The take away from these definitions is that the personal use of forest tree species is not a commercial use and is not “harvesting”, but at the same time it is recognized as an ongoing activity. Now let’s take a look at the rules, know as Idaho Administrative Procedures Act (IDAPA).

At IDAPA DEFINITIONS, we have at (28) “Harvesting. A commercial activity related to the cutting or removal of forest tree species to be used as a forest product.  A commercial activity does not include the cutting and removal of forest tree species by a person for his own personal use.” (7-1-21)T

Going a few pages deeper into the regulations we find at IDAPA “Types of Operation for which Notice will not be Required.  (b.) Non-commercial cutting and removal of forest tree species by a person for his own personal use.” (10-14-75) and at .06 “Notification Exception… (b.) Non-commercial cutting and removal of forest tree species by a person for his own personal use. (7-1-21)T

If you are not sure what that means, you can refer to Sutherland on Statutory Construction, the premiere authority on interpreting statutes and regulation.  Sutherland has a section called “The Plain Meaning Rule” which says when the meaning of a statute is plain, you go with the obvious meaning.  In other words, when the language says you can cut and remove trees for your own personal use without notice to the state, that is what it means.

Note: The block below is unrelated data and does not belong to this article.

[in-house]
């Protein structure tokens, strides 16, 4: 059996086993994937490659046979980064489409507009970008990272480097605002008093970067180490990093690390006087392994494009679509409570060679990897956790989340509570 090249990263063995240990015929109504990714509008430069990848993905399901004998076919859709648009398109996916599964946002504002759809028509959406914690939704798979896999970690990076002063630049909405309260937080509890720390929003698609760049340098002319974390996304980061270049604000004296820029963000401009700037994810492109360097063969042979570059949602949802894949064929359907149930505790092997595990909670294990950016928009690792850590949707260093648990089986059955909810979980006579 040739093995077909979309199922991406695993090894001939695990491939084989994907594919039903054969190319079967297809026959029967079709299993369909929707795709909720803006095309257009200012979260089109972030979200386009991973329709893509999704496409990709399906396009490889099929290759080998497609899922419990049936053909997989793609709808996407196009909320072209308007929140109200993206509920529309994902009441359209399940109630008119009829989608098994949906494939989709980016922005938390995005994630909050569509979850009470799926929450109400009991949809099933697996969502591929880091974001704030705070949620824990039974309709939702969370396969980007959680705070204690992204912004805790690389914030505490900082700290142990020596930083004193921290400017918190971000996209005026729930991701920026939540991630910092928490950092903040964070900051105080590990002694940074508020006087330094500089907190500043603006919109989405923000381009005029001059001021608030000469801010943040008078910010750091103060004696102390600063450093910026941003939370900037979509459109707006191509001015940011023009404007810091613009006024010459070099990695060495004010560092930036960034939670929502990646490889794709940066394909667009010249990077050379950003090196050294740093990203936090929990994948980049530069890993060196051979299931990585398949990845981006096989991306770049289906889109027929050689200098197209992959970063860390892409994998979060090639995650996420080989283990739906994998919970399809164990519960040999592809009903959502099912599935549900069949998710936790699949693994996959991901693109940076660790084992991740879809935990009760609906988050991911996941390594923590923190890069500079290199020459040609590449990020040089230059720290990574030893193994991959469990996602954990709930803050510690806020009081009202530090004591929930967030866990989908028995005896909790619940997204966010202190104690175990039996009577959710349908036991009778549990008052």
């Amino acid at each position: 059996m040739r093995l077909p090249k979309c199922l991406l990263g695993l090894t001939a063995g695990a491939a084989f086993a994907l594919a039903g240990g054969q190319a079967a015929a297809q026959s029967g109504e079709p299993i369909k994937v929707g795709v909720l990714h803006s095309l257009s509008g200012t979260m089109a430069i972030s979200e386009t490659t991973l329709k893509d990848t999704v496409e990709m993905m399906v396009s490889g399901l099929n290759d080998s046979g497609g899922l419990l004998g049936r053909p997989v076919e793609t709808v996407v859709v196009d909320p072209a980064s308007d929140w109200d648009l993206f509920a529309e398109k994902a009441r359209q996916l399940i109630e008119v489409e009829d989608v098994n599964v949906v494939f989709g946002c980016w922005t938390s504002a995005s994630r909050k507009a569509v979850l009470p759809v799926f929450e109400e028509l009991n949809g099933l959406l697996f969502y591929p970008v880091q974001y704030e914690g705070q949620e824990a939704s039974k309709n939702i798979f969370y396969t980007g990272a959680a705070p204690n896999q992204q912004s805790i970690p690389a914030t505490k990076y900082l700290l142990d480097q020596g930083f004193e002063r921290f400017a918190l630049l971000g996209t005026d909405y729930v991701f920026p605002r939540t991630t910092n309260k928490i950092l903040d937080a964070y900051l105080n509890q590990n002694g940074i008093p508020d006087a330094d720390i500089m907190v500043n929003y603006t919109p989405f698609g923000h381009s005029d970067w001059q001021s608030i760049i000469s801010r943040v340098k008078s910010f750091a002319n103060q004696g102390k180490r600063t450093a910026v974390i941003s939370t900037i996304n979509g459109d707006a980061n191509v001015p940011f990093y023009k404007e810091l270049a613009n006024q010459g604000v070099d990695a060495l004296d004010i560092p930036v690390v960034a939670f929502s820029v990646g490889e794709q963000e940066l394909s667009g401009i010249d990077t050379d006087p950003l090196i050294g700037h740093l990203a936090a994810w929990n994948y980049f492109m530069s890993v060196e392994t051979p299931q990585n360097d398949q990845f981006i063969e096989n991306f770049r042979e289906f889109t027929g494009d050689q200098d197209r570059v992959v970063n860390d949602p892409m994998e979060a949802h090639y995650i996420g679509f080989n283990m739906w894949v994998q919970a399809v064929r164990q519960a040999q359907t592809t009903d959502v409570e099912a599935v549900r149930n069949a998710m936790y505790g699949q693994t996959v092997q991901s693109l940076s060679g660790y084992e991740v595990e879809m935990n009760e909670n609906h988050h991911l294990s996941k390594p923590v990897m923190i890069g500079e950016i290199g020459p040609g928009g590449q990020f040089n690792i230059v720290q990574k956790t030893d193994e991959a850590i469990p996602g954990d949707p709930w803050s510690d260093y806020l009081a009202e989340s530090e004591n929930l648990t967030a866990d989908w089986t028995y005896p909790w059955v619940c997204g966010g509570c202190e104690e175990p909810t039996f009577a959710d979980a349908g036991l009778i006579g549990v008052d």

“Where the language is plain and admits of no more than one meaning the duty of interpretation does not arise” §45:2 Sutherland Statutory Construction.

On my day job, I work as a structural engineer and have been doing that work for 45 years.  Since I started in the field, I have engineered over 700 log and timber framed structures, mostly homes.  I’ve also functioned as an architect on over 50 log and timber structures.  I am aware of at least 35 log homes that were built using free timber from state or federal lands.  In 1996 I did the same, and built a log home using timber from state land.  My local sheriff disagreed that the timber could be used for free and turned a report into the prosecutor’s office to pursue the issue.  A week later the prosecutor told my attorney “I think Hart is right, and I am not touching this case with a ten foot pole.”

Well, the bureaucrats must have thought “We can’t let him do that.” and demanded that I pay triple for logs because I didn’t “enter into a contract nor get a permit from them.”  My attorney responded “Show us a sample of the contract or permit and Mr. Hart will pay your demand.”  If we examined the regulations further, we would discover that there was no contract or permit that covered the non-commercial taking of forest tree species by a person for his own personal use.   Instead of producing such a contract or permit, the response was more bullying and I ended up losing a civil case in court.  When I reached out to the state’s attorney set up a payment plan to pay the judgment, the bullying stopped and all I heard was crickets.

So my conclusion is that neither Lewis and Clark, nor those who might re-enact their trek through Idaho today need get a permit nor enter into a contract with the state of Idaho if they want to cut down a large and marketable Ponderosa Pine on state land and crave it into a canoe for their own personal use.  But let me end with this caveat, in my 1996 case the prosecutor dropped his investigation because the law was on my side.  But by then the culture had changed and the arguments used in the civil case were not based on the black and white letter of the law, but were emotional in nature.  I lost that cultural war, and you might too.